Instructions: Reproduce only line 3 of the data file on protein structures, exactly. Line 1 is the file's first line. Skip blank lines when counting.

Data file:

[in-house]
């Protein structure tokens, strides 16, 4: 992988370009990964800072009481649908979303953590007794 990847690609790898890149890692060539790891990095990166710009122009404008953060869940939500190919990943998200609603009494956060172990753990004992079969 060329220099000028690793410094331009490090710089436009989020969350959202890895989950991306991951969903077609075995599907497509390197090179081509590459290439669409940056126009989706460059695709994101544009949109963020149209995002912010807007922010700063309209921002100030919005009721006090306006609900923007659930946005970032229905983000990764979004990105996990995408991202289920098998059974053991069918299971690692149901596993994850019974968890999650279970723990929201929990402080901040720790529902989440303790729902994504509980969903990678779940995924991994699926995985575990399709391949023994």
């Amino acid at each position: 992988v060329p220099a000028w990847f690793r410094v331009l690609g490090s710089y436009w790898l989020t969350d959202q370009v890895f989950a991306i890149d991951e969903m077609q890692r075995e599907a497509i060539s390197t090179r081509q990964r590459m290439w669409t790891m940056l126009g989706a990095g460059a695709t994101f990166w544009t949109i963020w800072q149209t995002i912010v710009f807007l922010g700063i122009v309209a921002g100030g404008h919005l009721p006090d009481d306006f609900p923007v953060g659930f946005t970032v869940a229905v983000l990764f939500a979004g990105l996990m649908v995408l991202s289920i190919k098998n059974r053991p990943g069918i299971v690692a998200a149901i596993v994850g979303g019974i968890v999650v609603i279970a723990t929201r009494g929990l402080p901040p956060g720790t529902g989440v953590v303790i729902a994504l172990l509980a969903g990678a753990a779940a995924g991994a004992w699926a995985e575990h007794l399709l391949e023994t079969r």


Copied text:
């Amino acid at each position: 992988v060329p220099a000028w990847f690793r410094v331009l690609g490090s710089y436009w790898l989020t969350d959202q370009v890895f989950a991306i890149d991951e969903m077609q890692r075995e599907a497509i060539s390197t090179r081509q990964r590459m290439w669409t790891m940056l126009g989706a990095g460059a695709t994101f990166w544009t949109i963020w800072q149209t995002i912010v710009f807007l922010g700063i122009v309209a921002g100030g404008h919005l009721p006090d009481d306006f609900p923007v953060g659930f946005t970032v869940a229905v983000l990764f939500a979004g990105l996990m649908v995408l991202s289920i190919k098998n059974r053991p990943g069918i299971v690692a998200a149901i596993v994850g979303g019974i968890v999650v609603i279970a723990t929201r009494g929990l402080p901040p956060g720790t529902g989440v953590v303790i729902a994504l172990l509980a969903g990678a753990a779940a995924g991994a004992w699926a995985e575990h007794l399709l391949e023994t079969r």